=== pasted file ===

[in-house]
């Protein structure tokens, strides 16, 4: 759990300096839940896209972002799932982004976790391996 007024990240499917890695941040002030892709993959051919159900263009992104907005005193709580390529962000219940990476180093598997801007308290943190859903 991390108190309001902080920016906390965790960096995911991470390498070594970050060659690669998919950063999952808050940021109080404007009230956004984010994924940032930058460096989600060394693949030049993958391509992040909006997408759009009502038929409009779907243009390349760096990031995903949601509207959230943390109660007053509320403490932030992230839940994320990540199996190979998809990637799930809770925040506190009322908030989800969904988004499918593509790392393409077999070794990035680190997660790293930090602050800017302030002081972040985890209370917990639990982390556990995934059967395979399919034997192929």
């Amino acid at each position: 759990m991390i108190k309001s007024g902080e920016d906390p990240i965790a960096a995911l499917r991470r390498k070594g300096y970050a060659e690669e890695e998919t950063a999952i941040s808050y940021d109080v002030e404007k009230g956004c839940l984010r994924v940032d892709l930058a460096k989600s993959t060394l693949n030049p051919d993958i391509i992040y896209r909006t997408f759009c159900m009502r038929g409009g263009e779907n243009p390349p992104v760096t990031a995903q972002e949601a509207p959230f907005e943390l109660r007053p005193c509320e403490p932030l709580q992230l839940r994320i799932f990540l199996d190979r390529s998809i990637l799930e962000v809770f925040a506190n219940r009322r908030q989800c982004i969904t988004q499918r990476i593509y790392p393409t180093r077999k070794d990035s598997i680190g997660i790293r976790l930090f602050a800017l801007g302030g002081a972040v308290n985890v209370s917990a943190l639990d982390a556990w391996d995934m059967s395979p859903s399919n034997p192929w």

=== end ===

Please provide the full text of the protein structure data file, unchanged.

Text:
[in-house]
């Protein structure tokens, strides 16, 4: 759990300096839940896209972002799932982004976790391996 007024990240499917890695941040002030892709993959051919159900263009992104907005005193709580390529962000219940990476180093598997801007308290943190859903 991390108190309001902080920016906390965790960096995911991470390498070594970050060659690669998919950063999952808050940021109080404007009230956004984010994924940032930058460096989600060394693949030049993958391509992040909006997408759009009502038929409009779907243009390349760096990031995903949601509207959230943390109660007053509320403490932030992230839940994320990540199996190979998809990637799930809770925040506190009322908030989800969904988004499918593509790392393409077999070794990035680190997660790293930090602050800017302030002081972040985890209370917990639990982390556990995934059967395979399919034997192929």
């Amino acid at each position: 759990m991390i108190k309001s007024g902080e920016d906390p990240i965790a960096a995911l499917r991470r390498k070594g300096y970050a060659e690669e890695e998919t950063a999952i941040s808050y940021d109080v002030e404007k009230g956004c839940l984010r994924v940032d892709l930058a460096k989600s993959t060394l693949n030049p051919d993958i391509i992040y896209r909006t997408f759009c159900m009502r038929g409009g263009e779907n243009p390349p992104v760096t990031a995903q972002e949601a509207p959230f907005e943390l109660r007053p005193c509320e403490p932030l709580q992230l839940r994320i799932f990540l199996d190979r390529s998809i990637l799930e962000v809770f925040a506190n219940r009322r908030q989800c982004i969904t988004q499918r990476i593509y790392p393409t180093r077999k070794d990035s598997i680190g997660i790293r976790l930090f602050a800017l801007g302030g002081a972040v308290n985890v209370s917990a943190l639990d982390a556990w391996d995934m059967s395979p859903s399919n034997p192929w």